Making the first step onto the career ladder can seem a daunting task if you are a jobseeker.
The endless job applications, the need for experience without an opportunity to impress and the intimidating prospect of an interview can be difficult to get past.
Bridging the gap, The Prince’s Trust has set up an initiative to remove these barriers and support disadvantaged youngsters to become the rail industry’s next generation. Since 2013, more than 200 unemployed jobseekers aged 16 to 25 have joined the rail industry through The Prince’s Trust ‘Get into Customer Service’ programme.
The scheme teaches jobseekers the skills to succeed in the field and provides them with a platform to practise by manning ticket barriers, providing assistance to customers on platforms and supporting staff on board train services.
By collaborating with Govia Thameslink Railway (GTR) and FirstGroup, the youth charity is helping unemployed youngsters get on track with a career in the rail industry.
From the most recent GTR programme, 16 out of 18 on work experience were offered jobs, including Daniel Ratchford, from Stevenage, who worked for the TOC’s Great Northern franchise at the Finsbury Park and King’s Cross stations.
‘I’m so pleased to have the chance to wear this uniform again to make a good life for me and my son,’ he says. ‘I’ve been a single dad for the last three years and I wanted a chance to challenge myself.
‘I was really grateful to be accepted by the station team I worked with.’
Across four weeks, youngsters are taught first aid and customer service skills, working in the classroom and in stations to develop a skillset that will help them find employment in customer service, but with a particular focus on the railway.
In return, the TOCs fulfil a social responsibility requirement that is needed to bid for publicly funded contracts such as HS2 or for retendered franchises, according to The Prince’s Trust.
Joining Daniel, six graduates from the Get into Customer Service programme have since found employment with Southern, five with Thameslink and another four with Great Northern as part of the TOC’s two-year partnership with The Prince’s Trust.
During the scheme, candidates’ employability is further enhanced with tips on CV writing and interview techniques to help them in their job hunt.
‘Youth unemployment is a worrying issue so it’s important to provide as much support as possible for young people finding work,’ says Peter Yarwood, programme manager at The Prince’s Trust. ‘This group of young people are an inspiring example of just how much can be achieved.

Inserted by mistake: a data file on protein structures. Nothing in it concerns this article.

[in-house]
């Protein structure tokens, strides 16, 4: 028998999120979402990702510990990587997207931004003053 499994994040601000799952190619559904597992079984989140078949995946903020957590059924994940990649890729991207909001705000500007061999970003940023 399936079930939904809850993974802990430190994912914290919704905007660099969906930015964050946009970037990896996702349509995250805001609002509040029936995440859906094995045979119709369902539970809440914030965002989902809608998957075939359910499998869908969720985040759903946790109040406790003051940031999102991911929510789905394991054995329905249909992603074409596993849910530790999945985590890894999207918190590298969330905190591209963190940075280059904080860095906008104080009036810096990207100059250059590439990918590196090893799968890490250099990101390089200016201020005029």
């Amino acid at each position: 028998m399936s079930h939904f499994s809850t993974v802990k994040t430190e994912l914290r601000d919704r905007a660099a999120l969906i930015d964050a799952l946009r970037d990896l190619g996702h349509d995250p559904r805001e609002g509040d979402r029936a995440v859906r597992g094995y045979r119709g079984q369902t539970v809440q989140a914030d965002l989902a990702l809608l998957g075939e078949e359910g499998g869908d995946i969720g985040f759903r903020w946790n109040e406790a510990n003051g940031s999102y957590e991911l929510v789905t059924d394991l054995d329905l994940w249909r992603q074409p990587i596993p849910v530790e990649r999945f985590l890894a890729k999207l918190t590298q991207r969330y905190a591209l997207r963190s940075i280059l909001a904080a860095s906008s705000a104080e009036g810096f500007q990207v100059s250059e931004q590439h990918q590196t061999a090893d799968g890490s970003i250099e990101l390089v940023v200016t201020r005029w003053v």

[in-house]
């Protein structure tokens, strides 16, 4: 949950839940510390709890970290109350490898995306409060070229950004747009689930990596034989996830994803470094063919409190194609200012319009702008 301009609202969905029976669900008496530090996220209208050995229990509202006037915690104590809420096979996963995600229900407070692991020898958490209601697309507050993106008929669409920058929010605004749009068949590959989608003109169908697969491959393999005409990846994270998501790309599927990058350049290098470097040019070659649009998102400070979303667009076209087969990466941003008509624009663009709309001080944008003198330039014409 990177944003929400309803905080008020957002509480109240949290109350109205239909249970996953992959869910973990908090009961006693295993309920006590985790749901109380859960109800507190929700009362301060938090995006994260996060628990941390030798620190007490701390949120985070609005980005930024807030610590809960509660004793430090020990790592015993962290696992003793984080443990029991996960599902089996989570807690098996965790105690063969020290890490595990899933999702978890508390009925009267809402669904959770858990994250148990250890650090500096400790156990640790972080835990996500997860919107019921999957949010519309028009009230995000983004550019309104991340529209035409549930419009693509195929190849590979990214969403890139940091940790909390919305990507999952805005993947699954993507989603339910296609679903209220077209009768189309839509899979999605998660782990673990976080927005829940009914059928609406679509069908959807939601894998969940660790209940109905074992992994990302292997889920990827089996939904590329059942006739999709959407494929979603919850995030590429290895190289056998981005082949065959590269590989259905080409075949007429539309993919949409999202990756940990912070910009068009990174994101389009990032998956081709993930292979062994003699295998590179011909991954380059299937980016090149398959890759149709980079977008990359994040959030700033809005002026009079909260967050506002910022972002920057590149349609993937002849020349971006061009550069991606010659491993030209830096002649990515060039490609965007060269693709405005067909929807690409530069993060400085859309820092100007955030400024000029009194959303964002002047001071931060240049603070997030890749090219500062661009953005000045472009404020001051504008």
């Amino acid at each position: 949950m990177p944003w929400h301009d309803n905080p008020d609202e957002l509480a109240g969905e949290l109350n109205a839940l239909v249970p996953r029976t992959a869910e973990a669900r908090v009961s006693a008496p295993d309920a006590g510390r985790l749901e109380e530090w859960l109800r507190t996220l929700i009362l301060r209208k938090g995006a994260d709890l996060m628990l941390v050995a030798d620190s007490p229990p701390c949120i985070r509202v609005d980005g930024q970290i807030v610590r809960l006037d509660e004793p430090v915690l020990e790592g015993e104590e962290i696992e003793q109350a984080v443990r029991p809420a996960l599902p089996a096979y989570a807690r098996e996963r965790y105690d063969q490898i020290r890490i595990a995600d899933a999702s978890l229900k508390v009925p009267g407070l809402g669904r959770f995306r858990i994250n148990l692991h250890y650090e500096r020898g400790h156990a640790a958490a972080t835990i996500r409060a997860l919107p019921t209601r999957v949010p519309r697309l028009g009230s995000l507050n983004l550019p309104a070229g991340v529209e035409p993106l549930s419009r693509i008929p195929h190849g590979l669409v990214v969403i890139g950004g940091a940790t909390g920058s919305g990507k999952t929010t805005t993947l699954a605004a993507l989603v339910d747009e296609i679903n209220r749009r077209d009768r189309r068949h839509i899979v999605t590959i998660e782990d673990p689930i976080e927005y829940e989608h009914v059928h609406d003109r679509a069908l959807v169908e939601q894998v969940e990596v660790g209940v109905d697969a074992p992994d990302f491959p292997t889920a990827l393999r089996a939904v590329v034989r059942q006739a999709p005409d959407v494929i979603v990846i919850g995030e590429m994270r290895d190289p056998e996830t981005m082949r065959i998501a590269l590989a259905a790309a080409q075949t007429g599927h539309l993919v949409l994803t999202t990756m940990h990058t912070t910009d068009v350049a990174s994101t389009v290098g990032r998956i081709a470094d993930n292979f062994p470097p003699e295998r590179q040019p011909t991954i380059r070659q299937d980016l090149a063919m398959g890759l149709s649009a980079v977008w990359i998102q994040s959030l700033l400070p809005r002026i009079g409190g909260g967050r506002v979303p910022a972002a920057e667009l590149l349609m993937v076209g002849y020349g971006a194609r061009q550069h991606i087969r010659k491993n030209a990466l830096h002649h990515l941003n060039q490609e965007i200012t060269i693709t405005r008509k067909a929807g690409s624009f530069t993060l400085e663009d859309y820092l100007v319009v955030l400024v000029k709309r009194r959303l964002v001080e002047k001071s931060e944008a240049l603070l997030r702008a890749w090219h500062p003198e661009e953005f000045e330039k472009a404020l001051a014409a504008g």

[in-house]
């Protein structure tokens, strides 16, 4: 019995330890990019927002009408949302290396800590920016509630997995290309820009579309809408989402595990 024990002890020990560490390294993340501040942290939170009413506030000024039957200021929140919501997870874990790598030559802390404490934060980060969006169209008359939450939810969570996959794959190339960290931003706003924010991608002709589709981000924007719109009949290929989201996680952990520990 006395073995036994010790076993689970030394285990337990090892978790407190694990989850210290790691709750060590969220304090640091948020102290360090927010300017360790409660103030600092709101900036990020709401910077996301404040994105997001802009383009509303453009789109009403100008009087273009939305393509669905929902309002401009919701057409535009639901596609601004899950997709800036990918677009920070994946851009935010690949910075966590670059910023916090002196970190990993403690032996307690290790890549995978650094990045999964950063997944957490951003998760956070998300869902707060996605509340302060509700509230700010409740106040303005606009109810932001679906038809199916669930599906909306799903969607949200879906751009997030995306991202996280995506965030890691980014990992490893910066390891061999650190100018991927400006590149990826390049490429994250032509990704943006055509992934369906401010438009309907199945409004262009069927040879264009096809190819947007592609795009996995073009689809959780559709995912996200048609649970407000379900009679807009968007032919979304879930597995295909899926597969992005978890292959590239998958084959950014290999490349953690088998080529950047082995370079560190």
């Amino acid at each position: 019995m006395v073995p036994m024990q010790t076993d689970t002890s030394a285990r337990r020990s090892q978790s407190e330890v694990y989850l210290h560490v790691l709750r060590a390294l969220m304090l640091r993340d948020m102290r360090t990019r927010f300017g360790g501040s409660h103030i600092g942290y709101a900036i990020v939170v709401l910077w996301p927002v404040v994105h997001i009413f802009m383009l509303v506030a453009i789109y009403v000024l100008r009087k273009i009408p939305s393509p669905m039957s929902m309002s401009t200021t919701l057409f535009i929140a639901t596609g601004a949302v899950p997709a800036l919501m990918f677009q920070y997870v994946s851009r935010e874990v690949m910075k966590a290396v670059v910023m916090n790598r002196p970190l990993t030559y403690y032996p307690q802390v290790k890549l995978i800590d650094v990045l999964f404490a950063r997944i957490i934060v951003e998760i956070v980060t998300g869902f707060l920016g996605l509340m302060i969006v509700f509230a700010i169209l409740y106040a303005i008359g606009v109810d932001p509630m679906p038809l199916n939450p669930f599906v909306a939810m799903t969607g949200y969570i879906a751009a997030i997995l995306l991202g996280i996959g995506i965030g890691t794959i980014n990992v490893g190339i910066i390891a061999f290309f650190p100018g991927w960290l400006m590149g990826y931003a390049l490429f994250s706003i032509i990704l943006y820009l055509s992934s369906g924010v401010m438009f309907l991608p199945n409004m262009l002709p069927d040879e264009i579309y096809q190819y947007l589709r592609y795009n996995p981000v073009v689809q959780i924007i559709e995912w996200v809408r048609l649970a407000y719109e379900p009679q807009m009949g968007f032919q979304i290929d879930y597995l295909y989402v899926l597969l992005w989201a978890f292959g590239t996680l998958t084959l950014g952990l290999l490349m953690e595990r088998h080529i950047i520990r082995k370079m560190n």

‘With the right guidance, positive and long-term steps to success can be made.’
PRACTICAL AND VOCATIONAL SKILLS
Through the one-year partnership with FirstGroup, The Prince’s Trust has worked with Great Western and Transpennine Express (TPE). A group of 10 from the latter has recently graduated.
Sue Whaley, TPE HR director, said, ‘It has been an absolute pleasure welcoming our new colleagues to TPE over the last four weeks.
‘Not only have they taken huge steps to progress their practical and vocational skills in customer service, they have also been a real asset to TPE, truly becoming part of the team.
‘It is obvious to everyone that has worked with the group that they have both the ability and work ethic to succeed, and I wish them the best of luck in the future.’
But The Prince’s Trust isn’t the only charitable organisation creating a new pathway into the railway industry. The Construction Youth Trust runs a similar programme but with an emphasis on practical skills. The ‘Budding Builders’ programme supports young people across London to achieve their Level 1 Award in Health and Safety in a Construction Environment as well as their CSCS card, which tells employers that the holder knows about safe working practices in the industry, as well as basic construction skills.
Held across three weeks with three sessions each week, students are given a foothold onto the employment ladder.
All 25 of the recent cohort graduated from the scheme, three of which have been made promising offers, and if those figures are anything to go by work experience programmes like The Prince’s Trust and the Construction Youth Trust can only serve to strengthen the industry’s work force and give dozens more jobseekers an opportunity to establish a career for themselves.